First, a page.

Bitch Bitch Bitch by Devon Miller-Duggan

Bitch, Bitch, Bitch

Dear lit. Mags. of the world, please stop asking me to subscribe, to friend you on Facebook, to tweet you on Twitter (which I don’t do anyway) in the same envelope in which you have rejected my poems.

Really!? What sort of marketing genius told you this was a good idea? Whoever it was has no notion of that admittedly old-fashioned concept: Common Courtesy. Common courtesy would dictate that you do not simultaneously tell someone that she or he is unworthy of your publication and ask for her or his hard-earned bucks.

I can deal with rejection. I don’t like it (because 40 years of collecting rejection slips has not yet driven me over the edge and into masochism—at least that’s what I tell myself), but I can suck it up and go on with my day. But don’t ask me to support you when you’ve just shut the door in my face. It’s rude. I don’t care what your marketing advisor says. I know it’s Tough Times out there in arts-organization-land. I live there, too. But that’s no reason to get crass and corporate.

One of the points of literary magazines is the support and preservation and promulgation of art and culture, isn’t it? So shouldn’t you be aiming for better behavior, not worse?

And while I’m crabbing away, I’d like to add a note to the editors who send rejections suggesting that I should be reading every journal I send to, especially theirs. I read 5-6 journals a month. Oddly enough, I tend to read the ones that have published me at some point. Okay, there are a couple I have had subscriptions to in the past that I’d mug somebody to get into, but even that was temporary. If you want to be a subscribers-only lit mag., then do it. Otherwise, get real. You’re being rude.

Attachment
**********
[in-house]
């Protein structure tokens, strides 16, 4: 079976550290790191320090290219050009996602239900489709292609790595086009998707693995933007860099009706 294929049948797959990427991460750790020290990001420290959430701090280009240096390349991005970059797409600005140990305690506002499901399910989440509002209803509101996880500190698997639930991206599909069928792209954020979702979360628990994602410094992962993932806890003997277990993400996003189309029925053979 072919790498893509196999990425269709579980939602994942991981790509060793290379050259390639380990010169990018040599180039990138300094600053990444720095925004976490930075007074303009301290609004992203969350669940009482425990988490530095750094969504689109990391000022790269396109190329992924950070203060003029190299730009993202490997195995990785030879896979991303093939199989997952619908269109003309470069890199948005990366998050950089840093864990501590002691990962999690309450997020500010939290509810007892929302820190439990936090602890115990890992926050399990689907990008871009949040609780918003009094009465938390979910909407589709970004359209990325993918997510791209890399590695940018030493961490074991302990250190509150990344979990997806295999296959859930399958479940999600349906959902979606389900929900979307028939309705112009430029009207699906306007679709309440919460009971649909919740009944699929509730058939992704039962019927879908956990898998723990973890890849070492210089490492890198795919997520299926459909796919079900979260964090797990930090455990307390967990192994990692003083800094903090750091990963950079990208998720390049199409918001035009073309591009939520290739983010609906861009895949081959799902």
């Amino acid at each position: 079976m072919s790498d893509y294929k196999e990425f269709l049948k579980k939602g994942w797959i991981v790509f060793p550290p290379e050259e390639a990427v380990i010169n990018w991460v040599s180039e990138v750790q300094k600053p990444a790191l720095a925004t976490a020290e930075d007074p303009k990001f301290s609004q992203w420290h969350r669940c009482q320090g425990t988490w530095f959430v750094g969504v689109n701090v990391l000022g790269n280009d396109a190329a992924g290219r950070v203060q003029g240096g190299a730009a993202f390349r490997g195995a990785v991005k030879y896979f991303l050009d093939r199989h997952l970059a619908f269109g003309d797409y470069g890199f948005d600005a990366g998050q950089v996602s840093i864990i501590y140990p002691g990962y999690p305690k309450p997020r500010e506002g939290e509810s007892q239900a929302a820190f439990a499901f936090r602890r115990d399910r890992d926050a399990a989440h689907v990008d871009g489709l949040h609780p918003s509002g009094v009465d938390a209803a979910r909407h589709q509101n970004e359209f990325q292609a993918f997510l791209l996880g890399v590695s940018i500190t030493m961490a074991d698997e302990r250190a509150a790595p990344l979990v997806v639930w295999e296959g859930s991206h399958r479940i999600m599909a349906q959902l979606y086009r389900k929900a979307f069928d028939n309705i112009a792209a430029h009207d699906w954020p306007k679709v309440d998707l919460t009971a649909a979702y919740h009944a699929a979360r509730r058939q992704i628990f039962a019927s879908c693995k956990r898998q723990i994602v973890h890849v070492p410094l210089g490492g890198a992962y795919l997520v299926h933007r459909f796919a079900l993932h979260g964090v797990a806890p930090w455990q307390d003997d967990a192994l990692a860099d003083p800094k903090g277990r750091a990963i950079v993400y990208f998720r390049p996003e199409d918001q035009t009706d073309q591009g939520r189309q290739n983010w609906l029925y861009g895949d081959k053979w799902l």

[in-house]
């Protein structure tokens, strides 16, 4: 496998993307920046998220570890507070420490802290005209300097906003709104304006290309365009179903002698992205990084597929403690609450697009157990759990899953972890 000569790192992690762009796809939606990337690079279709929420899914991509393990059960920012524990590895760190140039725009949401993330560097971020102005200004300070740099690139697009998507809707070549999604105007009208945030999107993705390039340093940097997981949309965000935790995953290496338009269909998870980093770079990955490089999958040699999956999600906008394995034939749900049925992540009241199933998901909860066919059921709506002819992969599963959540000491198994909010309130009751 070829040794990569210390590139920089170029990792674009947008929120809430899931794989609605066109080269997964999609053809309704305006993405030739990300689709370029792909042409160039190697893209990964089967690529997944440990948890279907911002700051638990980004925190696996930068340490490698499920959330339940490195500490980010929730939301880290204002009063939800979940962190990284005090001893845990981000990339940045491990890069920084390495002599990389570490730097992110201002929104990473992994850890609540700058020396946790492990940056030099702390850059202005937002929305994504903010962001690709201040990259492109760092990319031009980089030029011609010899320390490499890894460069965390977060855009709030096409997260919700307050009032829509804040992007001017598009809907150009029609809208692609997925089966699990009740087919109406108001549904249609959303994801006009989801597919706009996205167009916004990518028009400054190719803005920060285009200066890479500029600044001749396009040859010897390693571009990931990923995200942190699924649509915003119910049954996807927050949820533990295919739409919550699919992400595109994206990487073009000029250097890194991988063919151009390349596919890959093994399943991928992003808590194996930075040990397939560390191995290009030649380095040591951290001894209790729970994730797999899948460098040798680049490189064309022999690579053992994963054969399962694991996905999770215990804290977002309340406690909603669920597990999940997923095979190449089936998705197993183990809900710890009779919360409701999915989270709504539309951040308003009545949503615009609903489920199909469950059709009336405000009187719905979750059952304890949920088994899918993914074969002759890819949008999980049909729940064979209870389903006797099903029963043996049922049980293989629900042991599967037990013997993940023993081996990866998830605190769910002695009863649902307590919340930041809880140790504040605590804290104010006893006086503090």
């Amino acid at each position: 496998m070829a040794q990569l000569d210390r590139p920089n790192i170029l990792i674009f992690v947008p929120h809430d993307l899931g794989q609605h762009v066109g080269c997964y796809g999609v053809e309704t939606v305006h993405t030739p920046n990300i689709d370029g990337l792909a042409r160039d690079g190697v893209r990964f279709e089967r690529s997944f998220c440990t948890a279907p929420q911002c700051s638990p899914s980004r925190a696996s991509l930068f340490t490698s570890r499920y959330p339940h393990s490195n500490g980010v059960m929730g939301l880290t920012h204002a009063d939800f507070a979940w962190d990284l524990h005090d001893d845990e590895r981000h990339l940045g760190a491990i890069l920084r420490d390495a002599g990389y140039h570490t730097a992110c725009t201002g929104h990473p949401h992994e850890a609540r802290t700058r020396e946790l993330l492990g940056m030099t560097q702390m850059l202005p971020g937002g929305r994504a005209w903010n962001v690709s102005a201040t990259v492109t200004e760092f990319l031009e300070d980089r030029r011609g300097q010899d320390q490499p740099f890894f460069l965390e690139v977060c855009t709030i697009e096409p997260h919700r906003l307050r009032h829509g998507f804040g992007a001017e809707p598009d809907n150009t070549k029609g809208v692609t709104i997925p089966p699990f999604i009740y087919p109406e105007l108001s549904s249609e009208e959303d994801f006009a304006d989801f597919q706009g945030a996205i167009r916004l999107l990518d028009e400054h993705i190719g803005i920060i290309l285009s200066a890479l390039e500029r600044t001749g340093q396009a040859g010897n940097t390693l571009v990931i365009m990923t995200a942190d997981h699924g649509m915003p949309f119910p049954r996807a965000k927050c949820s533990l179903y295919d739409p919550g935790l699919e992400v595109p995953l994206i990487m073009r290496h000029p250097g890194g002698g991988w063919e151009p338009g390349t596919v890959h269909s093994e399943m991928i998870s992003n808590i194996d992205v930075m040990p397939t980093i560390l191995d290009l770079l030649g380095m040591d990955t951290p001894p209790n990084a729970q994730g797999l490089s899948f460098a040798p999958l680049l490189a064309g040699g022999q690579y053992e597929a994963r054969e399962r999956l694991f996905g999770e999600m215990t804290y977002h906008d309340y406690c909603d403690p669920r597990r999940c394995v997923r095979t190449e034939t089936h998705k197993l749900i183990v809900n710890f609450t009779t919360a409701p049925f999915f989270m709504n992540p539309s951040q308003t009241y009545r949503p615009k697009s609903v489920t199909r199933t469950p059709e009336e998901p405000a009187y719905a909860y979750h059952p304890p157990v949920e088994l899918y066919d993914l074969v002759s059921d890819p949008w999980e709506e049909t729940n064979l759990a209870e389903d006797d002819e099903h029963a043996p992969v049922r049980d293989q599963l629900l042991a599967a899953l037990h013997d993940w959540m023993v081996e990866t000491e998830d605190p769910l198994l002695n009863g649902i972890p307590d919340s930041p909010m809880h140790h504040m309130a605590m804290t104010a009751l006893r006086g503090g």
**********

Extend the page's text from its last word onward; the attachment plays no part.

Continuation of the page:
Okay. That’s off my chest.

Rejection by Lauren Camp

Rejection: The Bugger
by Lauren Camp
Some days I get big doses of luck. Some weeks are just miraculous.
And some days I get rejections. In the past few weeks, I’ve gotten a boat-full of rejections. In fact, it seems like a cruise ship full of rejections, not a skimpy little skiff’s worth.
Sometimes when editors notify me that my few poems just aren’t right for their journal, I forget all the editors who have been astoundingly encouraging. Whatever good thing happened yesterday or last week is pretty much washed away in the big wave of rejection.
Do you know what I’m talking about? It’s like you’re watching every last vestige of yourself float off.
Recently, I was complaining about rejection to my friend Ann and she congratulated me. She said she hadn’t gotten any rejections that week — or that month. My confused silence followed. She was jealous of my rejections because she hadn’t found the time or been brave enough to send work out.
Samuel Beckett wrote, ““Ever tried. Ever failed. No matter. Try Again. Fail again. Fail better.”
You can’t help but fail sometimes. Send your best work out anyway, and I will too. Every single rejection brings you closer to a “yes.” In fact, let’s make a pact to send some of our finest work out to three journals before the end of the month. If you get a rejection or two, congratulate yourself. You can’t fail better. Holler out at me, and I’ll sympathize.
Rejections don’t in any way determine whether or not you are a writer, or even whether or not you’re a good writer.
I believe this with all my heart.
I have been enjoying Lauren Camp’s poetry blog, and am re-printing from it.